Peter A. Hansen, 62, Railroad History editor and renowned railroad writer and historian, died Friday, May 15 at his home in Winter Park, Fla., with his wife Bonnie at his side. He had been battling brain cancer for 2 -1/2 months.
His achievements were spread over many fields: writing, researching, public speaking, editing, teaching, acting, scriptwriting, exhibit-design consulting, tour leading, and serving as an on-camera expert.
“Pete was a gifted writer who did not shy away from troubling subjects,” said Bob Holzweiss, president of the Railway & Locomotive Historical Society. “Careful documentation, thoughtful analysis, and crisp writing were hallmarks of his tenure as editor of Railroad History. He was also comfortable on television where he appeared in documentaries on a variety of railroad subjects. Privately, he was an engaging speaker who enjoyed the give-and-take of spirited debate. But most of all, Pete was a passionate advocate for the cause of railroad history and preservation and a good friend.”
Among his clients were the Smithsonian Institution, where he worked with the late Bill Withuhn, curator of transportation; Amtrak, for which he moderated a 40th-anniversary video; the Kansas City Southern Railroad, where he assisted with the company’s exhibits and archives; the California State Railroad Museum; the Nevada State Railroad Museum; Kansas City Union Station; and filmmaker Rich Luckin, who has produced many railroad-theme video programs for public broadcasting stations and Kalmbach Publishing.
Michael R. Haverty, retired chairman, president and CEO of Kansas City Southern, and a fourth-generation railroader, often worked with Hansen on railroad history projects and became a close and loyal friend. “He did work for us at KCS and at (Kansas City) Union Station when I was chairman of the board at Union Station,” he said. What impressed him most was “Pete’s ability to remember railroad history – he would start talking and or he would get up on stage or be in an interview, and it was amazing how much history he had in his mind.”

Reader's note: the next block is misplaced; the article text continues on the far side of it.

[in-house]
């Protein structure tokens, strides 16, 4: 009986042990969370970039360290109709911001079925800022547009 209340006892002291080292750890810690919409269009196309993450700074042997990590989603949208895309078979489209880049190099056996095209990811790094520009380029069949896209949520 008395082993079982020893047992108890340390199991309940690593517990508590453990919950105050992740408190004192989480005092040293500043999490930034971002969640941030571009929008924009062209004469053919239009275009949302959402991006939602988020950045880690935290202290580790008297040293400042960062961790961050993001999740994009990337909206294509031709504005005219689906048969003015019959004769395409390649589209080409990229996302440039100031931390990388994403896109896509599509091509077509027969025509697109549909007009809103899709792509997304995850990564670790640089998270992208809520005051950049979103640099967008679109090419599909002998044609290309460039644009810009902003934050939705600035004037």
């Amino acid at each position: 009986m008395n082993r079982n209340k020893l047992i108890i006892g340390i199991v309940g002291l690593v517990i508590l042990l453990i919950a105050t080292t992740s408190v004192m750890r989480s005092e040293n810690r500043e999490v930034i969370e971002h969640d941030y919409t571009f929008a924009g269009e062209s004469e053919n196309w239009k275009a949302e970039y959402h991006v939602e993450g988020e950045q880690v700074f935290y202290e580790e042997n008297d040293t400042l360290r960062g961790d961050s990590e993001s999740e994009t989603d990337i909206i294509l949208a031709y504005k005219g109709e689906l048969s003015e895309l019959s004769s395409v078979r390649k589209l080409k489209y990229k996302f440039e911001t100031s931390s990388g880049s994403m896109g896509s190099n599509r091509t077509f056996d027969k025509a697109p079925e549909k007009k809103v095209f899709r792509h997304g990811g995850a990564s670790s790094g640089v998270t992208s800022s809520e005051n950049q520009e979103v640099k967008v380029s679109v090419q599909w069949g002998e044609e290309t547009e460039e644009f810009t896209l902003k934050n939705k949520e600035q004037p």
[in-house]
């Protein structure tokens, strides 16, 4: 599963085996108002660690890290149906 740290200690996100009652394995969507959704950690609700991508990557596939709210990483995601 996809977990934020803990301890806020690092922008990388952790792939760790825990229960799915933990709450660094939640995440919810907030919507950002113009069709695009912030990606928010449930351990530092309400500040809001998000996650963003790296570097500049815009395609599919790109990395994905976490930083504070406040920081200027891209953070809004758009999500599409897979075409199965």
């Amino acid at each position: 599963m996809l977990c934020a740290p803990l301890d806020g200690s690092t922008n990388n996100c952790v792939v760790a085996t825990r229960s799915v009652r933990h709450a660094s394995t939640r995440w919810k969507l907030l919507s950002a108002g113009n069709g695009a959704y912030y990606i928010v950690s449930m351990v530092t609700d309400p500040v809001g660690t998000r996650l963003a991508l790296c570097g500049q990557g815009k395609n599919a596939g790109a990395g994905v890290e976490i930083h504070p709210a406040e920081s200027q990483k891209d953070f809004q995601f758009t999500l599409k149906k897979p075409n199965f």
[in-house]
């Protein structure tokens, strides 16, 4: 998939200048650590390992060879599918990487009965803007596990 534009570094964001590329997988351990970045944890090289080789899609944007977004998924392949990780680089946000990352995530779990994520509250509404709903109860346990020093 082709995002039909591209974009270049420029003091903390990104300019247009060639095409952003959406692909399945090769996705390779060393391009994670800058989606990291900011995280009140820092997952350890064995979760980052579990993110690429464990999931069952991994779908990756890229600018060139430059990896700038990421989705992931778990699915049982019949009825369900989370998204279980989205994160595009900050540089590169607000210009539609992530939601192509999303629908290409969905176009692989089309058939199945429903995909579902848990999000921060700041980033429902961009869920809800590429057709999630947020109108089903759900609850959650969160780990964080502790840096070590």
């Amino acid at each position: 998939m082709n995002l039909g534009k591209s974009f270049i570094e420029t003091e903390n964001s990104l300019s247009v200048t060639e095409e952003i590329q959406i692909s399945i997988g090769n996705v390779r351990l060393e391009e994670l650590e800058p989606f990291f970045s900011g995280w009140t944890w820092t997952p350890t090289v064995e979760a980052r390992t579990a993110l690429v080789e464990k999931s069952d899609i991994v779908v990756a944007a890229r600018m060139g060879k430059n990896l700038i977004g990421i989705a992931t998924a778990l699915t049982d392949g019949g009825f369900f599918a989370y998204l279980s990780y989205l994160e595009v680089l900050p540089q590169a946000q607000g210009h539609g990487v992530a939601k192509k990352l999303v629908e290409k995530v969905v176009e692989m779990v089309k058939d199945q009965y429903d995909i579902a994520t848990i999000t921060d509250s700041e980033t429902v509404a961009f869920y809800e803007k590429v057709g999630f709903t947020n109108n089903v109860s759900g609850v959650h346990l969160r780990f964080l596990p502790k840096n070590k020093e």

Hansen wrote 48 pieces for Kalmbach’s Trains or Classic Trains magazines, 10 of them in-depth cover stories. He also has appeared on many broadcast programs, including CBS’s “Sunday Morning.”
He collaborated on several books, including a coffee-table history of the KCS’s Southern Belle office-car train, and Withuhn’s magnum opus, American Steam Locomotives: Design and Development 1880-1960, the latter published by Indiana University Press in 2019. A book on the railroads of Missouri, authored by Hansen and professors Don Hofsommer and Carlos Schwantes, is also forthcoming from IU Press.
Hansen was president of the Kansas City Chapter of the National Railway Historical Society from 2002 to 2007, and later served as a board member of the Lexington Group in Transportation History. He was editor of the Railway & Locomotive Historical Society’s Railroad History for 13 years, from 2007 to 2020.
He also served as a Smithsonian Journeys tourguide, taking bus groups to visit Colorado rail sites such as the Cumbres & Toltec Scenic Railroad and the Durango & Silverton Railroad. One of the projects of which he was proudest was exhibit design consulting, with Withuhn, on a Southern Railway Jim Crow-era steel day coach that was installed in the National Museum of African American History & Culture in Washington, D.C.
Born as the son of a Mobil Oil executive, Hansen spent his early childhood in Haddonfield, N.J., and often was at the station to see his father returning by Pennsylvania-Reading Seashore Lines train from Philadelphia. Later, the family moved to California briefly, and eventually to Kansas City, Mo. Both venues offered him a broad range of railroad experiences, and he became known for a knowledge of railroading that was both deep and wide.
He was a 1979 graduate of Eastern University in St. David’s, Pa., with a bachelor’s degree in history. He and his wife Bonnie met while at college together. They later collaborated to present many living-history demonstrations and productions focusing on railroad lore, such as the Harvey Girls, KCS President Arthur Stilwell, and President Teddy Roosevelt.
Besides his wife of 38 years, he is survived by a brother, Thomas Hansen of Sparta, N.J., and a sister, Karen Pearson of Overland Park, Kansas. Memorials are pending; cards can be sent to Box 1282, Winter Park, FL 32970-1282. A more complete account will appear in the Memorials section of the next issue of Railroad History, fall-winter 2020.